"I'm really pleased with that race and it was a really good time," said the 18-year-old four-time Paralympic champion.
"The Italian girl (Emanuela Romano) came with me on the first 100 which was interesting but I managed to get out on my own and swim my race.
"That was a bit harder in a way because I'm a racer and love to have people with me to race.
"It was a different pressure today as well.
"I was still really nervous but I have felt a lot less pressure than London because that was a home Paralympics."
Simmonds' teammates Josef Craig and Jessica-Jane Applegate also added world titles to their Paralympic golds with victories in the S7 400m freestyle and S14 200m freestyle respectively.
Craig set a world record in the process clocking a time of 4:39.14 to beat his old record of 4:41.13.
Steph Millward finally claimed a major championships gold medal in the S9 100m freestyle.
"That was amazing," said Millward who won five silvers on her World Championships debut in 2010 and four silvers at London 2012 last year.
"I would never have dreamed myself to be a freestyle swimmer but now I'm world champion on freestyle.
"It's probably my third stroke behind backstroke and butterfly and now I'm world champion."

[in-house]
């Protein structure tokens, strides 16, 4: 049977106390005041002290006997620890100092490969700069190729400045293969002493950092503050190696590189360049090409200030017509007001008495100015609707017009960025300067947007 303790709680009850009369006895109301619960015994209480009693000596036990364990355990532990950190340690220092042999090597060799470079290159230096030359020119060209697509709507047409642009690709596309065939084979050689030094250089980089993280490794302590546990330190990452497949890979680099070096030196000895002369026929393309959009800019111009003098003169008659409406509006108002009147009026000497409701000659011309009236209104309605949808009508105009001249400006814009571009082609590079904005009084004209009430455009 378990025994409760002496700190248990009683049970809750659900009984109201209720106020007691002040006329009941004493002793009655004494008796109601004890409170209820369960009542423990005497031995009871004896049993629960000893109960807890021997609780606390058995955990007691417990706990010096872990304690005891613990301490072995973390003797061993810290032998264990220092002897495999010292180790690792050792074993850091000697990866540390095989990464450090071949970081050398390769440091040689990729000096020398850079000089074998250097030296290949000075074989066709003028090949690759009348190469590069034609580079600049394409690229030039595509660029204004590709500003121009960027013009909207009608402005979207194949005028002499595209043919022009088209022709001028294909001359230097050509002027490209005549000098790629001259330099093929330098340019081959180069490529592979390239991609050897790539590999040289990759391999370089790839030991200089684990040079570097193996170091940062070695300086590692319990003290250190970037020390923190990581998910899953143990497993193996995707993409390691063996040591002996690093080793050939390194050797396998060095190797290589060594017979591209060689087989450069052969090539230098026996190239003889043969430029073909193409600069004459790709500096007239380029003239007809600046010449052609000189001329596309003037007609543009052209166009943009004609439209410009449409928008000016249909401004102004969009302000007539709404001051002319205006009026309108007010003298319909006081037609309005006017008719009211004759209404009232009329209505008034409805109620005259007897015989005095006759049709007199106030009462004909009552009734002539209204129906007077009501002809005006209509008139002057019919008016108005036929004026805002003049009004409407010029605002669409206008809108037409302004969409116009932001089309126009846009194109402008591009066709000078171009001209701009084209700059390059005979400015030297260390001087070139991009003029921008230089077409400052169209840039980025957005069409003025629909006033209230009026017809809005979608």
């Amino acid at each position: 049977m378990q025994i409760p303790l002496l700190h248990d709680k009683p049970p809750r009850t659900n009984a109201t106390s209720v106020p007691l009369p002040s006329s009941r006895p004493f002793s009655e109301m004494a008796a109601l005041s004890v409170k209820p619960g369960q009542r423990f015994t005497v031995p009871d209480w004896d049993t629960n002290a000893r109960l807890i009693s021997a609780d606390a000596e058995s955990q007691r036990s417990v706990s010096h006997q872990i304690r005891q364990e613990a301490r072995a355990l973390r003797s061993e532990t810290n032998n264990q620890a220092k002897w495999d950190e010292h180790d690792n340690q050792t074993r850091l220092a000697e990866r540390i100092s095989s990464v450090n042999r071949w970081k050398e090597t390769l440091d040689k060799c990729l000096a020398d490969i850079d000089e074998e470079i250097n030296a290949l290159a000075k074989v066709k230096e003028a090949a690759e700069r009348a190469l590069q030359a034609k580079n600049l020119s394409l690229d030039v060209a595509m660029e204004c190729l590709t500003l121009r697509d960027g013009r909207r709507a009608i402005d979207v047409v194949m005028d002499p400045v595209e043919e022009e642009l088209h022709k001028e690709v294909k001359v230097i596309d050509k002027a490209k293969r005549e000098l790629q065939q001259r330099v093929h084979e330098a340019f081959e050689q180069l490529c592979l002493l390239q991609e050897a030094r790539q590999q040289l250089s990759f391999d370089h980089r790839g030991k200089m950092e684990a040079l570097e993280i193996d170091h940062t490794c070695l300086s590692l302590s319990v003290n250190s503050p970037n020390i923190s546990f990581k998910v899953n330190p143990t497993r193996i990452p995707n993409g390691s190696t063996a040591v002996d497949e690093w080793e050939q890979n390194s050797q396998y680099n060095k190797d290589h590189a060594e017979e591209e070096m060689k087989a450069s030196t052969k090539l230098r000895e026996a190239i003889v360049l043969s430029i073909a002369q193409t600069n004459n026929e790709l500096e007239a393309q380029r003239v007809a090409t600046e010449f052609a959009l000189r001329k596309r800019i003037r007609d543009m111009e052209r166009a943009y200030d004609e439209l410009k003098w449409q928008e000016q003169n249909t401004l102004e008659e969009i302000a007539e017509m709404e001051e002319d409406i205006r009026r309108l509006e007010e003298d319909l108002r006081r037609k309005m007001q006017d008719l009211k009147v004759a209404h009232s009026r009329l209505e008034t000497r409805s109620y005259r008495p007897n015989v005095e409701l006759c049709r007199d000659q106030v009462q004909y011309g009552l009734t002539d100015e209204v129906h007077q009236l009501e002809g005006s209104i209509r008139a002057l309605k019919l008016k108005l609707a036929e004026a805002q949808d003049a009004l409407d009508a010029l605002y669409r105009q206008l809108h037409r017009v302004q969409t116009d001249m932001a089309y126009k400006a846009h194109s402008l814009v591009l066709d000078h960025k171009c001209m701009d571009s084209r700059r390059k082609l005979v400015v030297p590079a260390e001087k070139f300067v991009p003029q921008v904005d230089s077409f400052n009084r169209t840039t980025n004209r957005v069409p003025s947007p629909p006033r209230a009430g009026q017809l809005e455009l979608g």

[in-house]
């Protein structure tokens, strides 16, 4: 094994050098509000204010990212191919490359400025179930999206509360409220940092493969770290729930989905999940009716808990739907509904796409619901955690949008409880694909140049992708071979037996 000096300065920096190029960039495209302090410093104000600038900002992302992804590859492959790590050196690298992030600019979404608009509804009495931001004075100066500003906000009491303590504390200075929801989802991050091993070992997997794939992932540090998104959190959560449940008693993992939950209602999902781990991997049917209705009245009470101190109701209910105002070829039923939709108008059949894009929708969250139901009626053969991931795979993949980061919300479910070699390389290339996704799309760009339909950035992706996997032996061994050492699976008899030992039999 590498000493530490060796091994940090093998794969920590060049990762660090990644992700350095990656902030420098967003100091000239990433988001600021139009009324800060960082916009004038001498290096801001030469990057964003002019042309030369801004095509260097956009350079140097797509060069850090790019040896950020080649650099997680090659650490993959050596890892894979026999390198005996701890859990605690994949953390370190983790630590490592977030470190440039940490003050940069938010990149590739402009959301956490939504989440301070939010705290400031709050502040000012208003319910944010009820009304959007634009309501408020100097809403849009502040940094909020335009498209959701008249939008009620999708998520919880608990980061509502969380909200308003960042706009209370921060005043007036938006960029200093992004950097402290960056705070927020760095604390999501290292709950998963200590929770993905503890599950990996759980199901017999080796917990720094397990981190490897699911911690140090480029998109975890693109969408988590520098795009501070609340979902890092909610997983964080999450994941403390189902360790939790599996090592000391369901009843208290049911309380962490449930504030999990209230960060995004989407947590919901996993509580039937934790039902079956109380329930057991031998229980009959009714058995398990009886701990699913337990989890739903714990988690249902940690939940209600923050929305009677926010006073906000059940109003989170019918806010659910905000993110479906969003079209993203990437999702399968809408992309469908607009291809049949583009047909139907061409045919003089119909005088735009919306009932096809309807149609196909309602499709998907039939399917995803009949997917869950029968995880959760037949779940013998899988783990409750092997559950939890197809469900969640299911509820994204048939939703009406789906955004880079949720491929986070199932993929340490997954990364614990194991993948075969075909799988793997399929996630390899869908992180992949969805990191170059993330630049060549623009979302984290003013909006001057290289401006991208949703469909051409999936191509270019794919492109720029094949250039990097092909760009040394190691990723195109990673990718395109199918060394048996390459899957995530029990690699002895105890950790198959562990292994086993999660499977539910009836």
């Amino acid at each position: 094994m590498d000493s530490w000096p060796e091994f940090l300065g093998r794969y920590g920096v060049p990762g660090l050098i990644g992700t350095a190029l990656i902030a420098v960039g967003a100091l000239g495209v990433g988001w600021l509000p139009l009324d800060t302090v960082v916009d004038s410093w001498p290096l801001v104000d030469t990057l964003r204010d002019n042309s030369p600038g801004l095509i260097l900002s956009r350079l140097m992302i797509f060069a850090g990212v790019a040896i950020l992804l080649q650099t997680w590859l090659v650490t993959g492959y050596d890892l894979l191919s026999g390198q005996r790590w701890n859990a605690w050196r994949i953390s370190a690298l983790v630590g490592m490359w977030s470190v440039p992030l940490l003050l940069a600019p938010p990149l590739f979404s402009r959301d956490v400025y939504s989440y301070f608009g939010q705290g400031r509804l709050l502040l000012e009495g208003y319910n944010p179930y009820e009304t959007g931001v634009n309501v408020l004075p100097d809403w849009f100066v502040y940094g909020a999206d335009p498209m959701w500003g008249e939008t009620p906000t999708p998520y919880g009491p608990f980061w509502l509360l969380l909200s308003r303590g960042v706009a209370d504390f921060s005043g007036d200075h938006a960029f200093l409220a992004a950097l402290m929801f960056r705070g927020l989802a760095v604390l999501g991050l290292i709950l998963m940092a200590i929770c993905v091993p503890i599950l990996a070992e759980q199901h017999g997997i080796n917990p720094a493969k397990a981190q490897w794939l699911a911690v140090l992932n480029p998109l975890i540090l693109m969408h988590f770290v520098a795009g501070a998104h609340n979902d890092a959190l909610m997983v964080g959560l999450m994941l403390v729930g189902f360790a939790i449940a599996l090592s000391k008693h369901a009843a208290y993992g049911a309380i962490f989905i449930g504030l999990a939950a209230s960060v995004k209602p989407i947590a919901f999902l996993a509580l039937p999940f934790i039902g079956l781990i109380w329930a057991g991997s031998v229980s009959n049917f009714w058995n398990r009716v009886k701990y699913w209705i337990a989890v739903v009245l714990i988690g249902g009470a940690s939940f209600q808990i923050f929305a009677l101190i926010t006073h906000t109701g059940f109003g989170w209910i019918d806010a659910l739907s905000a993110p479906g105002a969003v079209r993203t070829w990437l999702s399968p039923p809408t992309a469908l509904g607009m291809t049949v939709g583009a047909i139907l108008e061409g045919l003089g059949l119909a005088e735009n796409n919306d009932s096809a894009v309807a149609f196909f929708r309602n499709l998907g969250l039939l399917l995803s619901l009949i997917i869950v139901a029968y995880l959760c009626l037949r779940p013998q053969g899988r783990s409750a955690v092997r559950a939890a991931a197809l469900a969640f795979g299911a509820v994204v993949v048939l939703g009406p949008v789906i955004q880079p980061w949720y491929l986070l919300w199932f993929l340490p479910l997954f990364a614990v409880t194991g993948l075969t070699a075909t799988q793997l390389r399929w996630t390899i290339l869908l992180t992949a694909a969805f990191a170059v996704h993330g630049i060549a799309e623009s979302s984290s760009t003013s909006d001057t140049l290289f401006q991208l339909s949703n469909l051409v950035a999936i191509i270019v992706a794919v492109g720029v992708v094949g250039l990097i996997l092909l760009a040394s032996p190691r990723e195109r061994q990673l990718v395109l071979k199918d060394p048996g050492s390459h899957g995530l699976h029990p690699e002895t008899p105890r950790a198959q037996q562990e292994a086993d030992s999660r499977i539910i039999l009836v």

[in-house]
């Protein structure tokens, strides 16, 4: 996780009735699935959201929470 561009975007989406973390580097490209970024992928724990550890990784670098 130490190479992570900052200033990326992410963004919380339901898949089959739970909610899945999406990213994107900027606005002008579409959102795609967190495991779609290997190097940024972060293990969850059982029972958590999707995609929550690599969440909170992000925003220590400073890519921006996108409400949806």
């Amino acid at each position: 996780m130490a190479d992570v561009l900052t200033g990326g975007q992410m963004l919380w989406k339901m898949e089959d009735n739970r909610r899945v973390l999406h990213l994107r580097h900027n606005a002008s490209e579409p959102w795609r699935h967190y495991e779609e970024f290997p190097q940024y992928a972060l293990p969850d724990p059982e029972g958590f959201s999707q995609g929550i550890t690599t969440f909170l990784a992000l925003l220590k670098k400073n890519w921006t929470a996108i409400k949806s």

American swimmers bagged three gold medals on day one, with Rebecca Meyers triumphing in the women's SM13 200m individual medley ahead of world record holder Valerie Grand-Maison, while 22-year-old Courtney Jordan, who served as the US team's flag bearer at the Opening Ceremony, won gold in the women's S7 400m freestyle.
In the men's 50m butterfly S5, Roy Perkins, went one better than his performance in London by finishing ahead of Brazilian and world record holder Daniel Dias.
The men's S9 50m freestyle saw Australian Matthew Cowdrey add World Championship gold to his Paralympic crown with a time of 26.76, while teammate Daniel Fox was just 0.03 outside his own world record on the way to victory in the S14 200m freestyle.
New Zealand swimmers Sarah Pascoe and Mary Fisher secured golds in the women's S10 100m freestyle and S11 100m backstroke respectively.